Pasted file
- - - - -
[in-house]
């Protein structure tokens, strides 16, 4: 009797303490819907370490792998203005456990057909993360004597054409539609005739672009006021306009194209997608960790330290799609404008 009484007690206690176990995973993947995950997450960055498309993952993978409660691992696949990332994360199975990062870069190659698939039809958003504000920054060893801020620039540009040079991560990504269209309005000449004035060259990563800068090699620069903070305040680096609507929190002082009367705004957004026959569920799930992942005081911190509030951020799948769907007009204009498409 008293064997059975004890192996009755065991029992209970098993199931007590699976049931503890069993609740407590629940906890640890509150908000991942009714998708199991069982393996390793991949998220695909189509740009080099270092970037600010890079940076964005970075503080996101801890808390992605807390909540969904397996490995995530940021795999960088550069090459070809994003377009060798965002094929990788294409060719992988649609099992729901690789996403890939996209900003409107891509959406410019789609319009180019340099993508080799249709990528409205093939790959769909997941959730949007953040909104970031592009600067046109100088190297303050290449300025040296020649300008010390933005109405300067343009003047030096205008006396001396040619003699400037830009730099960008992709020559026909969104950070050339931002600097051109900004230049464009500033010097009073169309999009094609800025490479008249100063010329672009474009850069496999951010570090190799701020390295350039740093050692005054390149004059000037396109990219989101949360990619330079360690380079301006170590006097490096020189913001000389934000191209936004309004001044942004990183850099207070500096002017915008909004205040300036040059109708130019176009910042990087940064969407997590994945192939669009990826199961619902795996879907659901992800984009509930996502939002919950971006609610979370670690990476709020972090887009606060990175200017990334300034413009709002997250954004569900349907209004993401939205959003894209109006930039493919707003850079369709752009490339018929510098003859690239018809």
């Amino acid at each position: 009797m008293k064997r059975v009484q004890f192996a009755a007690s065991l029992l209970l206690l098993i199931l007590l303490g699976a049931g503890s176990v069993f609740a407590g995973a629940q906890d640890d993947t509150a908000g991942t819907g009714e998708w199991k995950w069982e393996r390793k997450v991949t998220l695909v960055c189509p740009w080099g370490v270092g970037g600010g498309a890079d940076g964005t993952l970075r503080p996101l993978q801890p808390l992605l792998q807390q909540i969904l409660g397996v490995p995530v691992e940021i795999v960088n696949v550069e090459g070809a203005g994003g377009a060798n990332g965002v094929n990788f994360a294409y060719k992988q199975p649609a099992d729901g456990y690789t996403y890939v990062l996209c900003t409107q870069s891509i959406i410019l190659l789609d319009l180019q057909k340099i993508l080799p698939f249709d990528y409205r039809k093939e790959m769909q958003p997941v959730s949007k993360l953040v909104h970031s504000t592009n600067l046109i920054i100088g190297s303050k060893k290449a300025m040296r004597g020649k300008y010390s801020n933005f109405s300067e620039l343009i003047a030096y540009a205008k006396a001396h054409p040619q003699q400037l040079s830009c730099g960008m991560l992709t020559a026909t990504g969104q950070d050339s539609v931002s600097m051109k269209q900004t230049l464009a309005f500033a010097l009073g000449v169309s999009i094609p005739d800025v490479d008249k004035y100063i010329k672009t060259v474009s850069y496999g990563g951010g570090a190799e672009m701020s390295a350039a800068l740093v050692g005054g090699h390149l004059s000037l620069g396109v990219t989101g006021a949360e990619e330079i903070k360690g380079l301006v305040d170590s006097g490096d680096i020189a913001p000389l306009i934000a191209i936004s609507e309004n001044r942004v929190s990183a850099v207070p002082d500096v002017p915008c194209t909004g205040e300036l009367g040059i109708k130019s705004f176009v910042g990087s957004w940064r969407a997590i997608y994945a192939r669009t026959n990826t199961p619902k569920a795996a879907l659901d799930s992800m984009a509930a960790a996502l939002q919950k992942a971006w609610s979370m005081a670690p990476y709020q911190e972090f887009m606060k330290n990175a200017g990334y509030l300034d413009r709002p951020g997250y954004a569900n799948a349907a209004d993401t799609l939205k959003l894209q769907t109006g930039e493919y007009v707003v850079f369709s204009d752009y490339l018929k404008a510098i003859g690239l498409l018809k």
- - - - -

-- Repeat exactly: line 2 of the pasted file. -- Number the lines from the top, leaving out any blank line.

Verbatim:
């Protein structure tokens, strides 16, 4: 009797303490819907370490792998203005456990057909993360004597054409539609005739672009006021306009194209997608960790330290799609404008 009484007690206690176990995973993947995950997450960055498309993952993978409660691992696949990332994360199975990062870069190659698939039809958003504000920054060893801020620039540009040079991560990504269209309005000449004035060259990563800068090699620069903070305040680096609507929190002082009367705004957004026959569920799930992942005081911190509030951020799948769907007009204009498409 008293064997059975004890192996009755065991029992209970098993199931007590699976049931503890069993609740407590629940906890640890509150908000991942009714998708199991069982393996390793991949998220695909189509740009080099270092970037600010890079940076964005970075503080996101801890808390992605807390909540969904397996490995995530940021795999960088550069090459070809994003377009060798965002094929990788294409060719992988649609099992729901690789996403890939996209900003409107891509959406410019789609319009180019340099993508080799249709990528409205093939790959769909997941959730949007953040909104970031592009600067046109100088190297303050290449300025040296020649300008010390933005109405300067343009003047030096205008006396001396040619003699400037830009730099960008992709020559026909969104950070050339931002600097051109900004230049464009500033010097009073169309999009094609800025490479008249100063010329672009474009850069496999951010570090190799701020390295350039740093050692005054390149004059000037396109990219989101949360990619330079360690380079301006170590006097490096020189913001000389934000191209936004309004001044942004990183850099207070500096002017915008909004205040300036040059109708130019176009910042990087940064969407997590994945192939669009990826199961619902795996879907659901992800984009509930996502939002919950971006609610979370670690990476709020972090887009606060990175200017990334300034413009709002997250954004569900349907209004993401939205959003894209109006930039493919707003850079369709752009490339018929510098003859690239018809």